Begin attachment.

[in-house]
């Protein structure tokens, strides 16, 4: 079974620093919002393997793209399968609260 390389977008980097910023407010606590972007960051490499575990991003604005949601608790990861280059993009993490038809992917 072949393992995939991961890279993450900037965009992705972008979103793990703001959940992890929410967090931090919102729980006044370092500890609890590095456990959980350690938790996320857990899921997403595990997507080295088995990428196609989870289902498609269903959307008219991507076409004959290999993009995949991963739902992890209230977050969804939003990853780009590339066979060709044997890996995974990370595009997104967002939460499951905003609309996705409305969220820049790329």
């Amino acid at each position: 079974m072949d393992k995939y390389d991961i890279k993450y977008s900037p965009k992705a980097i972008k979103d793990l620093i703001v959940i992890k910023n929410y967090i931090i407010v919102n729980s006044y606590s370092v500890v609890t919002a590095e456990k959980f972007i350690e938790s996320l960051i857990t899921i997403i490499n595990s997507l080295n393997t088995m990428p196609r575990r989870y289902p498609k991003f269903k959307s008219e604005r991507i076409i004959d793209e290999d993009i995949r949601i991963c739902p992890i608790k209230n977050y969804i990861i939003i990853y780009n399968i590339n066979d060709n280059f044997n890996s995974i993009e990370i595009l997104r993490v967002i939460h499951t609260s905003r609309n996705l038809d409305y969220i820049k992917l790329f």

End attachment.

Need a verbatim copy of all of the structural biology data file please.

[in-house]
């Protein structure tokens, strides 16, 4: 079974620093919002393997793209399968609260 390389977008980097910023407010606590972007960051490499575990991003604005949601608790990861280059993009993490038809992917 072949393992995939991961890279993450900037965009992705972008979103793990703001959940992890929410967090931090919102729980006044370092500890609890590095456990959980350690938790996320857990899921997403595990997507080295088995990428196609989870289902498609269903959307008219991507076409004959290999993009995949991963739902992890209230977050969804939003990853780009590339066979060709044997890996995974990370595009997104967002939460499951905003609309996705409305969220820049790329």
């Amino acid at each position: 079974m072949d393992k995939y390389d991961i890279k993450y977008s900037p965009k992705a980097i972008k979103d793990l620093i703001v959940i992890k910023n929410y967090i931090i407010v919102n729980s006044y606590s370092v500890v609890t919002a590095e456990k959980f972007i350690e938790s996320l960051i857990t899921i997403i490499n595990s997507l080295n393997t088995m990428p196609r575990r989870y289902p498609k991003f269903k959307s008219e604005r991507i076409i004959d793209e290999d993009i995949r949601i991963c739902p992890i608790k209230n977050y969804i990861i939003i990853y780009n399968i590339n066979d060709n280059f044997n890996s995974i993009e990370i595009l997104r993490v967002i939460h499951t609260s905003r609309n996705l038809d409305y969220i820049k992917l790329f």